Like White on Rice-Grandpap’s Revery

(Take your time, these words go down better deliberate and slow…..)



Grandpap’d sit all us Goodwells down near ever night.  Jest fer a spell, he’d say, jest fer a spell.  Most always ’twas just Grandpap holding court, requirin’ only we be real good listeners and  answer the odd question, when the situation called for.  Weren’t no discussion. really,  so much as a ponderation of the world hindsight and henceforth.  Lord A’Mighty, and I ain’t cussin’, I’m callin’ down His praises, we durned reveled and delighted in these come-togethers.

Sometime’s, Grandpap,  he’d be a’totin’ his Bible. and don’t never place anything on a’top his Bible, not even a Sunday School quartlerly.  You’ll get some attention right now, I tell you what!  And o’course, them lessons was fine.  Can’t never find ana-thang askance when it comes to the Word o’ God.  Sometime other, he’d fairly poke finger holes in some disappointin’ bit in the Denton County  newspaper.  ‘Shore don’t see eye to eye with them Republican fatcats, Grandpap did not.  “See here?” he’d seethe?  “See here?”  Them lessons was more’n likely pepper hot, all us kids suckin’ in guffaws and waterin’ out our eyeballs.  

Like as not, though, he’d pull his woodcarvin’ tool out his overhall pocket, a special skinny blade give from his own Grandpap last century or so, then he’d go to commencin’ t’whittlin’, say,  a pair of hound dogs for Lewis and Lawton, or a proper shim for that crookedy dinin’ table.  All the while just a’shootin’ the breeze.  Whatever come to mind.  Them times is always, time past and comin’ a’fore, my clear on favorite.

Wudn’t never a time o’ year, nor a time o’day what couldn’t be used for the family gatherin’.  Now’days, neither.

Come Summertime evenin’s, we, all us kids, we’d stretch out on the almost-soft wide-bladed crabgrass huggin’ the base all ’round the big ol’ oak out back.  Now, Livie, she claimed grasses (and mowin’, and scads o’other things) made her sneeze, so she’d bring herself a blanket, tucked and smoothed and stretched and laid out just so.  Layin’ down flatbacked,  the rest us kids was scattered over here and over there, and near most ever’where, seein’ as there’s eight o’us children most times. We’d be a’gazin’ up at the purple twilight, maybe even chewin’ on a blade of that grass.  Mama and Daddy, they’ll slide up a chair from the back porch or old stump forgoin’ the choiceness of the yard.

Mama don’t like to dirty her dress if she don’t have to.  And Daddy don’t abide her sittin’ alone much.

And Grandpap, he’s like t’grab his ol’ three-legged milkin’ stool out the barn.  It’s a Summertime signal, that is.  We get all lit up when we see him anglin’ somewhere r’other with that ol’ thing.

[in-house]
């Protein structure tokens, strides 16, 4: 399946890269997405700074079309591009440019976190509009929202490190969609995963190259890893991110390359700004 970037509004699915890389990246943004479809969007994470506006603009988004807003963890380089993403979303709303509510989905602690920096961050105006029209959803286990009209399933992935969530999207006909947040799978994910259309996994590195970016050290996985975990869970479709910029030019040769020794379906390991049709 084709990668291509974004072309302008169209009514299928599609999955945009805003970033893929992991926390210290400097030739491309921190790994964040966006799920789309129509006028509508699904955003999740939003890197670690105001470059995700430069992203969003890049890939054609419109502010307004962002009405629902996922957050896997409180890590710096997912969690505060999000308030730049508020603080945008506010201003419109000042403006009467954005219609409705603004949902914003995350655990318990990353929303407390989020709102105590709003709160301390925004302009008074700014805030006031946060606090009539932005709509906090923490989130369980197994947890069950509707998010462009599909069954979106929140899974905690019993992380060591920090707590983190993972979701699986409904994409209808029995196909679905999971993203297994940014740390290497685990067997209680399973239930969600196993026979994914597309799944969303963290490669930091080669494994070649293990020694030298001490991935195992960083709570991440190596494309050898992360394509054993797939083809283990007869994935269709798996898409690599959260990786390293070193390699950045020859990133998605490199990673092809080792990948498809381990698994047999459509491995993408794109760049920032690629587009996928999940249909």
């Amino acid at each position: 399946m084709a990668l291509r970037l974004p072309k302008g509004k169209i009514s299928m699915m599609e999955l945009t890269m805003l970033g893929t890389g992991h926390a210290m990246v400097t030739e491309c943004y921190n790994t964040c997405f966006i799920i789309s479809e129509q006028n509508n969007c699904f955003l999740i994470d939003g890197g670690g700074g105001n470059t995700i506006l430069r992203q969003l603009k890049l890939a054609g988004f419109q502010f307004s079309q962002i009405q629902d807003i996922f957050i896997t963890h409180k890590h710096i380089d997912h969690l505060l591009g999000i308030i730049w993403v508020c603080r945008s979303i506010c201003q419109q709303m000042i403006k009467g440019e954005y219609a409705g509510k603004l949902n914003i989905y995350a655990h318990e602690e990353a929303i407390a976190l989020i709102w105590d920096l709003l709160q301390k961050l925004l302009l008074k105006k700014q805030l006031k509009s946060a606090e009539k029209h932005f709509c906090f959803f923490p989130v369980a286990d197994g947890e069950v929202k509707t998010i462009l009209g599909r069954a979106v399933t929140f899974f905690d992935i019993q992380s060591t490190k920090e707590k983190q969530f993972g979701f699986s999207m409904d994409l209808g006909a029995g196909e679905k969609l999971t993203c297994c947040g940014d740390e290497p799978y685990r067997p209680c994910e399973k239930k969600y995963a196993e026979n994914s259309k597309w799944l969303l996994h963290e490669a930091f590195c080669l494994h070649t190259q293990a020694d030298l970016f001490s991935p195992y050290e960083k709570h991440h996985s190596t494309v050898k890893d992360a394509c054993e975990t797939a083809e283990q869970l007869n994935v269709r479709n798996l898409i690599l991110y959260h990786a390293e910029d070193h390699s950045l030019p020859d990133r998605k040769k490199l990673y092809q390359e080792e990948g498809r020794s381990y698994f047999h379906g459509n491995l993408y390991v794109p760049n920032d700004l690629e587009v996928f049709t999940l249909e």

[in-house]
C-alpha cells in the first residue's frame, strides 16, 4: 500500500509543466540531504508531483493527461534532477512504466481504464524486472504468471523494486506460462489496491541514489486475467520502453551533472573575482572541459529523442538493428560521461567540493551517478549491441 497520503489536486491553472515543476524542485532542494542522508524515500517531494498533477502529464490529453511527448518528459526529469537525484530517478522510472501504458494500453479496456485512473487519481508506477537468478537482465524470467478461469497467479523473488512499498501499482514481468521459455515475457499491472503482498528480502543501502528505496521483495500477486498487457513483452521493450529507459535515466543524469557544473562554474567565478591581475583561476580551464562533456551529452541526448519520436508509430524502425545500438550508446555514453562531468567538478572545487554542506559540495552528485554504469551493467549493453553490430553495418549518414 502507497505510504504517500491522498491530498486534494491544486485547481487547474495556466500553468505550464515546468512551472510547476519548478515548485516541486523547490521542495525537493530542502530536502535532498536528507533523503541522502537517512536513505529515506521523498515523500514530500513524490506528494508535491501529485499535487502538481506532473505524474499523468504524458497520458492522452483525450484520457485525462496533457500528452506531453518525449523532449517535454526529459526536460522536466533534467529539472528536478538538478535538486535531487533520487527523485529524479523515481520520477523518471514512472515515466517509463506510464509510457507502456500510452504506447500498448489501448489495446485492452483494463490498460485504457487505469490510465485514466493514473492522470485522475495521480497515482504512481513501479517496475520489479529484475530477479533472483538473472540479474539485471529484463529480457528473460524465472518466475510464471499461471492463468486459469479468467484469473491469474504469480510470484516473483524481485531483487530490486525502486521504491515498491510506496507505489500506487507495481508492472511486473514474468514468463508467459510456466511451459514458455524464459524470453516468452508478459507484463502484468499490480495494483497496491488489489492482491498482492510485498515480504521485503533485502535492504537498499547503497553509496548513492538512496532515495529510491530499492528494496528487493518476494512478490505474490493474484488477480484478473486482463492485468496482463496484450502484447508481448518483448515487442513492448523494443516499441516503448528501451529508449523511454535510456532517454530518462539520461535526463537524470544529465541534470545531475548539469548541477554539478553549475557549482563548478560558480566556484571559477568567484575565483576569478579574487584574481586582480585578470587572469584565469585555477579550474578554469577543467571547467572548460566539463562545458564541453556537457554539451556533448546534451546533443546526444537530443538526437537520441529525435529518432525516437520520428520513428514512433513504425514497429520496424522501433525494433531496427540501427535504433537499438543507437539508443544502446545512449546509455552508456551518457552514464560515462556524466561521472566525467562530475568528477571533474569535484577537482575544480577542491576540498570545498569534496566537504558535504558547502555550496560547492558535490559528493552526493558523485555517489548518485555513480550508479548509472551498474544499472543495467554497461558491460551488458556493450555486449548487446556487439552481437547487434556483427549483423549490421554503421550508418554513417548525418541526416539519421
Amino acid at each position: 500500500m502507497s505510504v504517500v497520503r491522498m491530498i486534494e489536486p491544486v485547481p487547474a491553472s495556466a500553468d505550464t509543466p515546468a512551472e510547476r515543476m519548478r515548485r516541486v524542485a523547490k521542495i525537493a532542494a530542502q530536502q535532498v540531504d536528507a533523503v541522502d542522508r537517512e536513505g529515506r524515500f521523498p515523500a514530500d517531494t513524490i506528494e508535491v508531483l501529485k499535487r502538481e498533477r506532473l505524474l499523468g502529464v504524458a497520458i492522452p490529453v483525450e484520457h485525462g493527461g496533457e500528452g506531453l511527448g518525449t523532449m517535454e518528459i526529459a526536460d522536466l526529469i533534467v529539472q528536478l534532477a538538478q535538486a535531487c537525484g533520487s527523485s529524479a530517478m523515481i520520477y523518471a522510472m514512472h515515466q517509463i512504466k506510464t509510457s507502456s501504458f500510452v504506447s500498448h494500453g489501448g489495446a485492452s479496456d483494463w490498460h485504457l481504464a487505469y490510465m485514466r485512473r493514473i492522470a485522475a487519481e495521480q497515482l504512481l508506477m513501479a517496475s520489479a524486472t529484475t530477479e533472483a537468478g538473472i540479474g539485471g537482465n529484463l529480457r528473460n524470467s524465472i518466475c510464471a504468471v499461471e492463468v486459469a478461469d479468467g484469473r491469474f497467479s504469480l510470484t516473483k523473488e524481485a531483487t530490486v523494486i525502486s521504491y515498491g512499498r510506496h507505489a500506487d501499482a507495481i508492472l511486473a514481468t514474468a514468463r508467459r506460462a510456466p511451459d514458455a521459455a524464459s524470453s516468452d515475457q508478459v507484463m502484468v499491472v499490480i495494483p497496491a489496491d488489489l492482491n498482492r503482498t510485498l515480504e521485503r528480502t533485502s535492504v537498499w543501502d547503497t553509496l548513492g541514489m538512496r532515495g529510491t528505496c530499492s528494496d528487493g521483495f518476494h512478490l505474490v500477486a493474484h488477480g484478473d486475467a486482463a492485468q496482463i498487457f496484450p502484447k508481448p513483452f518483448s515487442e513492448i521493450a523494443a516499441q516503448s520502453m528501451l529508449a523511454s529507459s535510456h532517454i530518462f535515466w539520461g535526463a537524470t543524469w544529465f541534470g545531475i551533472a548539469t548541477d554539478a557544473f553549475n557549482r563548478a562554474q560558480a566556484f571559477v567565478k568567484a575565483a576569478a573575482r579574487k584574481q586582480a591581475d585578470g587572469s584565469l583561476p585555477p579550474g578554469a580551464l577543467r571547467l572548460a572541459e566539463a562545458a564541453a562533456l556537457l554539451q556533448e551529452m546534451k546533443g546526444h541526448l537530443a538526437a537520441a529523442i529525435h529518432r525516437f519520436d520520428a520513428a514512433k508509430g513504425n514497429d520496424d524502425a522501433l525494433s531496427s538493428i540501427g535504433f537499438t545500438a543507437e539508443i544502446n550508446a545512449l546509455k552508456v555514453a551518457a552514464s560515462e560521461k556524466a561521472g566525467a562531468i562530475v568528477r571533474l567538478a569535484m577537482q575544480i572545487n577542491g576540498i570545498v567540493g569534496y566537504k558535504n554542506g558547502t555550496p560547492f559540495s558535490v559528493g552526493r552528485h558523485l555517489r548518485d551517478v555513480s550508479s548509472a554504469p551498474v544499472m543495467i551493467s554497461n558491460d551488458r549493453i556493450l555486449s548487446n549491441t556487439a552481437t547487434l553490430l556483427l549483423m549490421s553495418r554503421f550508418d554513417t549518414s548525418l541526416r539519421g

Then there comes Wintertime.  Jest as heartwarmin’, with jest a little more crowdin’, seein’ as we all tuck inside ’round or near the woodstove for heat and comfort.  My spot’s just behind the parlor divan, neither too hot nor too cold, and hid from most the other children.  I had room to grab my knees and close my eyes, and jest see them tales Grandpap’d share.  Now, here, Grandpap sits in his favorite rockin’ chair, the one fairly forsaken of its fluff.  His bony backside plum wore that thing to near flat, but he does love it. And none o’us kids dare land there, ‘less he’s gone to town, plum outta shoutin’ range.   Mama and Daddy, they sit holdin’ hands like them folks down to the picture show, or like Livie used to do with that sly ol’ Nick down to the Arnold Brothers’ Feed and Seed.  I seen her. Turned my stomach upside itself. 

Springtime and Falltime, at the breakfast table, or long after supper’s been cleared, why, they’s catch as catch can regardin’ the time and location of our family gatherin’s.  Don’t make none o’us no mind, though.  Long as we got Grandpap.

Long as he gets stirred up, we don’t give no nevermind a’tall.

Long as we’re, all us Goodwells,  daisy-chained one to t’other.

Brings to mind that one time Grandpap settled in with one o’ his reminisces from his younger, youthful days.

He reminds us ever’ now and then his hair didn’t always be silver gray, it was once as red as Lewis and Lawton’s is now.  And Grandpap ain’t one to lie.  Still remains fair hard to believe and I give him my sideways squint when he goes there.  

This time, he just let slip a cackle and moved right on, then frosted over.  Some haze o’ historified recollection overtook his mind.

“It was ’bout this time o’year Deputy Sheriff Meyer P.D. Higham run his o’l Model T Po-lice car up to the house, hollerin’ ‘The Revenuers!  They’s comin’,  Langston, they’ll be here tomorrow!’  Little sideways grin, then,  eyeballs refocused, pinpointed on ours, “I ever give you that ex-position?”

You bet he had!  As we was, all us Goodwells, ready to re-hear it again!

Lord A’Mighty!  (And I ain’t cussin’, but don’t tell Mama.)







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